Obviously, he could bounce back like any player who had a down year (2 months), but Correa’s always been a bit overrated regardless. He’s a wiz on defense, but he’s never put together a season with 25 or more home runs or reached 100 RBI and has only hit over .300 in one season during his six-year career (which came in 2017, the one year they admitted to cheating). He also comes with heavy injury risk, not having played in over 110 games in a single season since 2016, further damaging his value. Plus, like Bregman, there’s the unknown cheating factor that possibly helped inflate many of those previous seasons.

At the very peak, Correa could make it back into the top 80 overall, but that is betting on him reaching his ultimate ceiling, which is never a good idea. He’s more valuable after the 10th round, and I personally wouldn’t grab him until a round or two later.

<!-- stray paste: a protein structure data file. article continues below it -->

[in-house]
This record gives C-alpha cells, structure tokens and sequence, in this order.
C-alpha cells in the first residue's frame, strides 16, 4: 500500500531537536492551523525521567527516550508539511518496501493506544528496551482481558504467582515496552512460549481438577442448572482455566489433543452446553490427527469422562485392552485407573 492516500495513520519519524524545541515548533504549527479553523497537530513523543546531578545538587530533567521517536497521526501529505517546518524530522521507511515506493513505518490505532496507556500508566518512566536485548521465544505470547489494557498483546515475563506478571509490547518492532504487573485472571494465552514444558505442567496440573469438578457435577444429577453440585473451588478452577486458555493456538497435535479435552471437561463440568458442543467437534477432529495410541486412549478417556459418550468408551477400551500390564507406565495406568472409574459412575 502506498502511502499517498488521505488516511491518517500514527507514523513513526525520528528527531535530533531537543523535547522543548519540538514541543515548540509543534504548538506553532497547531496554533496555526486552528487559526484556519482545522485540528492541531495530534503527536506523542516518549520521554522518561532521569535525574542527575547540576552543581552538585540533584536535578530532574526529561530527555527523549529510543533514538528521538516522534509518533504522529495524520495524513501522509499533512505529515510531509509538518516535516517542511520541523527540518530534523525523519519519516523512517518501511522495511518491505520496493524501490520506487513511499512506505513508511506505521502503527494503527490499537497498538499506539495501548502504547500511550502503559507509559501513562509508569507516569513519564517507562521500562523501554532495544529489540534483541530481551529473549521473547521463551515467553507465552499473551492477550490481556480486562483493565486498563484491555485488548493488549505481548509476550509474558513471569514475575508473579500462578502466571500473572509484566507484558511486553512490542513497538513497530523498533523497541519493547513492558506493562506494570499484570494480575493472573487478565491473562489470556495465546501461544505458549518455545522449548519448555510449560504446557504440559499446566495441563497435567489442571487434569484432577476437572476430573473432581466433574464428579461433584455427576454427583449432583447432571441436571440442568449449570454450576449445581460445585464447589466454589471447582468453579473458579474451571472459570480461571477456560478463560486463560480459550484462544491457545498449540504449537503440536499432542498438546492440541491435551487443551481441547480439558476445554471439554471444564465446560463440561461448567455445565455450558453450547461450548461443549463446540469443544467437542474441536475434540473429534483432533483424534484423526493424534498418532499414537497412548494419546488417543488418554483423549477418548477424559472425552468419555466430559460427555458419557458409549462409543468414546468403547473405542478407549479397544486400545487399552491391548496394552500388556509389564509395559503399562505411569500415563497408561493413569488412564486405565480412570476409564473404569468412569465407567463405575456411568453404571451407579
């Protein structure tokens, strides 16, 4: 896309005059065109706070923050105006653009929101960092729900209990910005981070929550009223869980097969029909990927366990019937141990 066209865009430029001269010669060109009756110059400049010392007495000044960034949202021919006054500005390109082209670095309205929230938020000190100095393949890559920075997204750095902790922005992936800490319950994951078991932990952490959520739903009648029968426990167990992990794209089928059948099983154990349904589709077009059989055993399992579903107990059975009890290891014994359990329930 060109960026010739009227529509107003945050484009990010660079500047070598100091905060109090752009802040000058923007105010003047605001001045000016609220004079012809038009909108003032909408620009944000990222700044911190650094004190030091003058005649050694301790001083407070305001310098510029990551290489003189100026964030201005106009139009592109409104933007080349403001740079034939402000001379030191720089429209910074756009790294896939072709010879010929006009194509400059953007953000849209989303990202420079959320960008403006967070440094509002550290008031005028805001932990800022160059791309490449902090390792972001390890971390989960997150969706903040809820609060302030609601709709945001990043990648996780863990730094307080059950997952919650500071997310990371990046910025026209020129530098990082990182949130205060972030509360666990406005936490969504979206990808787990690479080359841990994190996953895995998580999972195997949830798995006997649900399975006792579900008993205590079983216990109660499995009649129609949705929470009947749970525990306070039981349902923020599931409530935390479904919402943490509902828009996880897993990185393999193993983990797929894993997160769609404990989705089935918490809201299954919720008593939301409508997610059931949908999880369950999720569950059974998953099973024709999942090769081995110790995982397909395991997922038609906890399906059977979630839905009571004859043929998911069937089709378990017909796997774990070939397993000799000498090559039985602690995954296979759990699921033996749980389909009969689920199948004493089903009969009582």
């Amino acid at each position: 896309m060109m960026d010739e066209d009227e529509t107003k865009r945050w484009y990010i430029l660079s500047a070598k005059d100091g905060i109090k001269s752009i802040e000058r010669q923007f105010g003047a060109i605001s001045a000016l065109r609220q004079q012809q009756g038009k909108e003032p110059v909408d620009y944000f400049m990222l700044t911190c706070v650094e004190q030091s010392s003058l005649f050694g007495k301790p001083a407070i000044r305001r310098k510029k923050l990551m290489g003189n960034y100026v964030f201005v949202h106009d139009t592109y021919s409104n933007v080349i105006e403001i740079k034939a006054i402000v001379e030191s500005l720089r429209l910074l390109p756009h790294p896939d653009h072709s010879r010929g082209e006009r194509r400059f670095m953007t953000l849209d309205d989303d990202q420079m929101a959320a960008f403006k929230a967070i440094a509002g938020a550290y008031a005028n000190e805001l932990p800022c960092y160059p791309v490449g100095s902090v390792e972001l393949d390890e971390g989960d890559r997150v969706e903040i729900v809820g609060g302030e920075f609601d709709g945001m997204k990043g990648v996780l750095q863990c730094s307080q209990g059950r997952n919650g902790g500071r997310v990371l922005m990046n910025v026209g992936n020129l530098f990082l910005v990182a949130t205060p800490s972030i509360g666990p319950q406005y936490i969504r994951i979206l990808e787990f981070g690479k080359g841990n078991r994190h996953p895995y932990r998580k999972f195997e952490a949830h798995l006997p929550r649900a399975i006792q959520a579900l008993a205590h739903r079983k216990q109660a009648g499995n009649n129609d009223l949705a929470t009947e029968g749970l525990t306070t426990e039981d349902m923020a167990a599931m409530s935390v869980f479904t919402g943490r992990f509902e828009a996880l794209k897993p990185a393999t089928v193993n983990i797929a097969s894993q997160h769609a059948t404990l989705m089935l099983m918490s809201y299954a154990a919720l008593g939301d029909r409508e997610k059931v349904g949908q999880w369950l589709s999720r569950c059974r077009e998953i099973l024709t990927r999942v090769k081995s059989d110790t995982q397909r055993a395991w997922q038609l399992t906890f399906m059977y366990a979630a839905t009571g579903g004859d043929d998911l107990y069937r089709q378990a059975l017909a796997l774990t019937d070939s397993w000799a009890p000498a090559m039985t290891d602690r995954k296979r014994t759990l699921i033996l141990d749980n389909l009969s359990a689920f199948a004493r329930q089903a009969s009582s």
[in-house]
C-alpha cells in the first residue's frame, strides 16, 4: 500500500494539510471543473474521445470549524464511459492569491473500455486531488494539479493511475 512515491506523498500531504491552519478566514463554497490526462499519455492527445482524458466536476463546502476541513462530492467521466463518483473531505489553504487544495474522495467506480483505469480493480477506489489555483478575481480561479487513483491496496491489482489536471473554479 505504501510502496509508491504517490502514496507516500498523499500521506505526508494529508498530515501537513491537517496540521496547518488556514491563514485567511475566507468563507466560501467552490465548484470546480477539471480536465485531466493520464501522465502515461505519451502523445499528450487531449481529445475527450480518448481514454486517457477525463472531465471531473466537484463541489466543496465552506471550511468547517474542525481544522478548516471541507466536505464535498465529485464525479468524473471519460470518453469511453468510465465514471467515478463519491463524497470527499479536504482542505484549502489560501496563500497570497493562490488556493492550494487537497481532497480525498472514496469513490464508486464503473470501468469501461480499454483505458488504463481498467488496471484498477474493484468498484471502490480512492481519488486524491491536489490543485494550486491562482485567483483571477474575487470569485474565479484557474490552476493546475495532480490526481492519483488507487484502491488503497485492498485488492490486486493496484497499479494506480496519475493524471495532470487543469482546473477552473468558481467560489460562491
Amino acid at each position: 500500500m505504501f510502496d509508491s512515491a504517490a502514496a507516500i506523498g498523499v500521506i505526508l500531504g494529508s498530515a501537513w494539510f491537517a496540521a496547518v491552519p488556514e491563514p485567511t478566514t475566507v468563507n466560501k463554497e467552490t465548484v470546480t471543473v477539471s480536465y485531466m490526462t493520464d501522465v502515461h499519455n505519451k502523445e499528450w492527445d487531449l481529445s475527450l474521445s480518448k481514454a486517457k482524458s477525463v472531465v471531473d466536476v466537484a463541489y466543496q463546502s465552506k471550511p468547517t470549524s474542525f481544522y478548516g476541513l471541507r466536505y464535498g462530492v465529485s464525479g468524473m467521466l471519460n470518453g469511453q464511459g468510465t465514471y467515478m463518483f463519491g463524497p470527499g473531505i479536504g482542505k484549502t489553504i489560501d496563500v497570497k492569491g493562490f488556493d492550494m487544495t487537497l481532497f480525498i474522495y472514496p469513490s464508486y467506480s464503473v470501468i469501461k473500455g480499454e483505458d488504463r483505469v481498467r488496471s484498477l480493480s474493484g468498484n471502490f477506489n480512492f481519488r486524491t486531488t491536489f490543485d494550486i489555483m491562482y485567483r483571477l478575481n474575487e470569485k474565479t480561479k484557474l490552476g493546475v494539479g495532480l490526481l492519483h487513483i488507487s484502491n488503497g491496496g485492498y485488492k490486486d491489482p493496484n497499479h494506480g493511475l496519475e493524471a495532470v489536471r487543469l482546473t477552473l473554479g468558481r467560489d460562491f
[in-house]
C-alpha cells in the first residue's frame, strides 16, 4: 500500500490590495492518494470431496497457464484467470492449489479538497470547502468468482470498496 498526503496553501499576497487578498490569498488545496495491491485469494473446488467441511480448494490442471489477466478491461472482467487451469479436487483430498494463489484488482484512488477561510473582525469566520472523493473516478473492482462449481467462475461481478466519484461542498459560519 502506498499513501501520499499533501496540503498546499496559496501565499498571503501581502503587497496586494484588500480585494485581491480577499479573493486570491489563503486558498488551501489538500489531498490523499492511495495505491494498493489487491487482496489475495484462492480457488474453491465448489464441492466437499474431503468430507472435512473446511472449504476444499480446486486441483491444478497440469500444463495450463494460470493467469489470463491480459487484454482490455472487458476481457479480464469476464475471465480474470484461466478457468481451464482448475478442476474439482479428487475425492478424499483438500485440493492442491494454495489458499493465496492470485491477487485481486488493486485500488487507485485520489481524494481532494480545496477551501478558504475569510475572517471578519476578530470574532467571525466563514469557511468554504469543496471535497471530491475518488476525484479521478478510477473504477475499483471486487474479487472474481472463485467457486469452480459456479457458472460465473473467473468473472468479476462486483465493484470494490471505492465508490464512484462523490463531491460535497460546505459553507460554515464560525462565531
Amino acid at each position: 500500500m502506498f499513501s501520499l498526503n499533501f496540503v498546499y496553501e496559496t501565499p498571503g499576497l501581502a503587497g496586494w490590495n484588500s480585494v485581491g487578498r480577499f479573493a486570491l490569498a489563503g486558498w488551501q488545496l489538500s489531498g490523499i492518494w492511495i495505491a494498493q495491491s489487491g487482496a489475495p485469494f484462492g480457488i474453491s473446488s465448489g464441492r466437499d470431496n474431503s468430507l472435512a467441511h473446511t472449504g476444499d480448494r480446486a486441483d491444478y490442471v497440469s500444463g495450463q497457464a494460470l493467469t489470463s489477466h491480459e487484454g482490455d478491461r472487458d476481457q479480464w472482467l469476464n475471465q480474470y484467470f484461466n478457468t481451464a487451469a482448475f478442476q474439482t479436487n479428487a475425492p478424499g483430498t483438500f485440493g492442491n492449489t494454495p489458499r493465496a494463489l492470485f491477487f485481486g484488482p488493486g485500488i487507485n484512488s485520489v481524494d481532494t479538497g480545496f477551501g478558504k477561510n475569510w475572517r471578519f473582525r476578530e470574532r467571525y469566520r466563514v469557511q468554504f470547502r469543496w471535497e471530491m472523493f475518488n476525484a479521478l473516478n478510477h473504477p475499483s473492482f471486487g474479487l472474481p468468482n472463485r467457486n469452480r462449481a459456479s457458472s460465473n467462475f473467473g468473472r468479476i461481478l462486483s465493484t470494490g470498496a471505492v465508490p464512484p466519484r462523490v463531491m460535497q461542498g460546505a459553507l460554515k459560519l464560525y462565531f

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Patrick Corbin (SP – WSH)
FantasyPros: ADP 127, ECR 126
Patrick Corbin was going in the fifth round last season in roto leagues, and for a good reason. Unfortunately, the disappointment that followed suit was bad enough to knock him down a full 7 rounds for this year’s draft, even if it was only over a two-month period. Simply by watching the games, Corbin did not pass the eye test. His breaking ball was nowhere near as effective as it had been in the past, and his fastball looked slow and hittable. The advanced metrics say the same, so the trepidation in spending an early draft pick on Corbin this season is definitely warranted.

His fastball and sinker combo barely averaged 90 mph, while his signature slider/slurve was below 80. He served up an ugly 85 hits over 65.2 innings and allowed 10 gopher balls. He still exhibited decent control, but his strikeout rate dropped over 8%, earning less than a K per inning.

He’s still a fine pitcher to draft in fantasy leagues based on upside, but not before the middle rounds. Keep an eye on him in spring training, and if his velo is back up to what it was in 2019 and prior, then go ahead and move him closer to 100th overall. For now, though, you can wait on Corbin and draft him in the 13th round, as there’s no need to reach for him in the 9th. There is just too much risk involved taking him sooner on the chance that he flops again and repeats his 2020 numbers.